This might seem like an obvious affirmation of fundamental American principles. But such sentiments were almost wholly absent in discussions about campus sexual assault from the Obama White House and Education Department. Instead, as Mrs. DeVos noted, officials “weaponized” the department’s Office for Civil Rights, imposing policies that have “failed too many students.”

Indeed. Do any of our readers think that the John Doe of Safety Dance should be denied, forever, his Williams degree even though he has completed all his classes?

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Williams presidential search news

To the Williams Community,

I hope you are all enjoying the last days of summer, and looking forward, as I am, to the new academic year.

As you know, President Adam Falk recently announced that he will leave Williams at the end of December to become president of the Alfred P. Sloan Foundation. In my role as chair of the college’s Board of Trustees, I have been asked by the Board to lead our search for Adam’s successor. I am writing today to inform you of our considerable progress in organizing the process, and to share with you our plan for interim college leadership beginning in January of 2018, which was approved by the Board of Trustees yesterday.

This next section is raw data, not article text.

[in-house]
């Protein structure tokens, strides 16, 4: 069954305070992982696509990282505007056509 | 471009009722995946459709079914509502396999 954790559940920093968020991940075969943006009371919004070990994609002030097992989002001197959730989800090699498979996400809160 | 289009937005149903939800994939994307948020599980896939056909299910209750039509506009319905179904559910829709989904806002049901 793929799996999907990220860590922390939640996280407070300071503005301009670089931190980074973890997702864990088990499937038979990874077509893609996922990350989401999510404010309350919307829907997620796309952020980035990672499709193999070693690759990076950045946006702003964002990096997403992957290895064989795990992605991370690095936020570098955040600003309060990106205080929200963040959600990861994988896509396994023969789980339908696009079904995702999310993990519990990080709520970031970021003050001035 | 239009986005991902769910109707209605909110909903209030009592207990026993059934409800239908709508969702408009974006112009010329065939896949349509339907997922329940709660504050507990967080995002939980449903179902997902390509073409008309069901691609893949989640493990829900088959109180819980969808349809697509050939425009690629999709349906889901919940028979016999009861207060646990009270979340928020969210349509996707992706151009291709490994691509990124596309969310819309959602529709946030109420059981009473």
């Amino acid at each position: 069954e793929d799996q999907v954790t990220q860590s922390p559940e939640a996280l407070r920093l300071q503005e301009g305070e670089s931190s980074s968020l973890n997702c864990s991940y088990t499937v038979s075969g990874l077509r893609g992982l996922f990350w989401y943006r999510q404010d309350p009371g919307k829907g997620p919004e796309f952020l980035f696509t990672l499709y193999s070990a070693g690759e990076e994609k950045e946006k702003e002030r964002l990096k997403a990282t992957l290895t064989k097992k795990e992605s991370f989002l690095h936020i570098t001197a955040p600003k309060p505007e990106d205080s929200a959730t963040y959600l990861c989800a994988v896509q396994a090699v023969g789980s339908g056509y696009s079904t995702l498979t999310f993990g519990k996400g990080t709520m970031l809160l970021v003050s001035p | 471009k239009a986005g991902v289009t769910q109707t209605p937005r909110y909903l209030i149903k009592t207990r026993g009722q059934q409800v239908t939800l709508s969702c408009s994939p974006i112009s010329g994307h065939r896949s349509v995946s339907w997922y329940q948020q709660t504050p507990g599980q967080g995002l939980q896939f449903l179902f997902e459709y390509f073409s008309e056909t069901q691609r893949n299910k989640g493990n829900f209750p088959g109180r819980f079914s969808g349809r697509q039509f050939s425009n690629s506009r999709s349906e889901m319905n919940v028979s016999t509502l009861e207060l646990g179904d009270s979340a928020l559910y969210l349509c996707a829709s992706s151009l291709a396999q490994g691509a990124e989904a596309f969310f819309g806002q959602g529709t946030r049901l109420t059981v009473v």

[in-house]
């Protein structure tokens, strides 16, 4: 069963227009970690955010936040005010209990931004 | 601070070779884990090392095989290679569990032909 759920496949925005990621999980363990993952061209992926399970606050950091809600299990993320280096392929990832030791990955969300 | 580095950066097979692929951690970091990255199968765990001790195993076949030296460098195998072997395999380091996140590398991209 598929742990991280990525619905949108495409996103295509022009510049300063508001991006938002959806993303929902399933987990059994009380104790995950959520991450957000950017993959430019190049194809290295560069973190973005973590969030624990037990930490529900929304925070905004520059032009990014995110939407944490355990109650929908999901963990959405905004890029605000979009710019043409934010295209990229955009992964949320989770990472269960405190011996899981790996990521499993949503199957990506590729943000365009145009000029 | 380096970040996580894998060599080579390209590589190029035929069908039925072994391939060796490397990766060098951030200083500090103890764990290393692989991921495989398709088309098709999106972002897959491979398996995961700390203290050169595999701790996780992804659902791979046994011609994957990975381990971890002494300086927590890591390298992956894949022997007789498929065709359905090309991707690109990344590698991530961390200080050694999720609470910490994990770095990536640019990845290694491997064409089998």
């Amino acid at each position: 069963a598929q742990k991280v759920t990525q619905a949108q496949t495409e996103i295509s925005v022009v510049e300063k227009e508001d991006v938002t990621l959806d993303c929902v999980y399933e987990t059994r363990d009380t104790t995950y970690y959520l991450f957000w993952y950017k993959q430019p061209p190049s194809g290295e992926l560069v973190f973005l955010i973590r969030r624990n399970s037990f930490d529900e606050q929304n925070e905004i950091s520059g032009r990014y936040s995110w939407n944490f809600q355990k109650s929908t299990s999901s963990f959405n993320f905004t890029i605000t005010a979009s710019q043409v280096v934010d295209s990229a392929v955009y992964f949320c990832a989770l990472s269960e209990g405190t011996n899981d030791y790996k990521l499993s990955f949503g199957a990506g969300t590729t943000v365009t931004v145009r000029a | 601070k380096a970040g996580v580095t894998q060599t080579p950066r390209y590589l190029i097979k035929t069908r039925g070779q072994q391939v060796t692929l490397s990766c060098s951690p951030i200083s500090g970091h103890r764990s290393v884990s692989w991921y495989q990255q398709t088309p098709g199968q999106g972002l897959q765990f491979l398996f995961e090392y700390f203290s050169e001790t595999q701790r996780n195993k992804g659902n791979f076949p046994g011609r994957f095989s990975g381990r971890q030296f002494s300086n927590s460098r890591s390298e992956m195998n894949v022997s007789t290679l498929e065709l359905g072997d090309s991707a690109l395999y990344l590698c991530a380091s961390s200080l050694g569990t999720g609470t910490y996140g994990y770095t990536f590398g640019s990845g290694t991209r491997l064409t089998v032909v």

First, I am pleased to inform you that Protik (Tiku) Majumder, Barclay Jermain Professor of Natural Philosophy and Director of the Science Center, has graciously agreed to serve as interim president, starting January 1, 2018, and continuing until the new president is in place. Tiku has an outstanding record as a Williams teacher and mentor, scientist, and faculty leader, and just as importantly has earned wide trust and respect across the Williams community. Our objective was to find an interim president with a keen understanding of our institution; a love of Williams, of its students, and of its faculty; enormous patience, tact, and insight; and an ability to respond with intelligence, compassion, and calm to the inevitable challenges that will arise from time to time. Tiku has each of these qualities, and many more. He will do a superb job of keeping Williams on track, and I ask you to join me in thanking him and supporting his leadership.

Second, we have formed a Presidential Search Committee whose charge will be to present to the Board of Trustees one or more exceptional and thoroughly vetted candidates to become our next president, and to ensure that every member of the Williams community has an opportunity to give input with respect to qualities that we should be seeking, as well as to offer nominations. The Search Committee includes representatives from every sector of our community: students, staff, alumni, faculty, and trustees. Several members are also Williams parents. As their backgrounds indicate, each brings deep involvement with the College. Service on the committee will require significant time and effort, and I am personally grateful to the members for their dedication to Williams and their willingness to take on this essential task.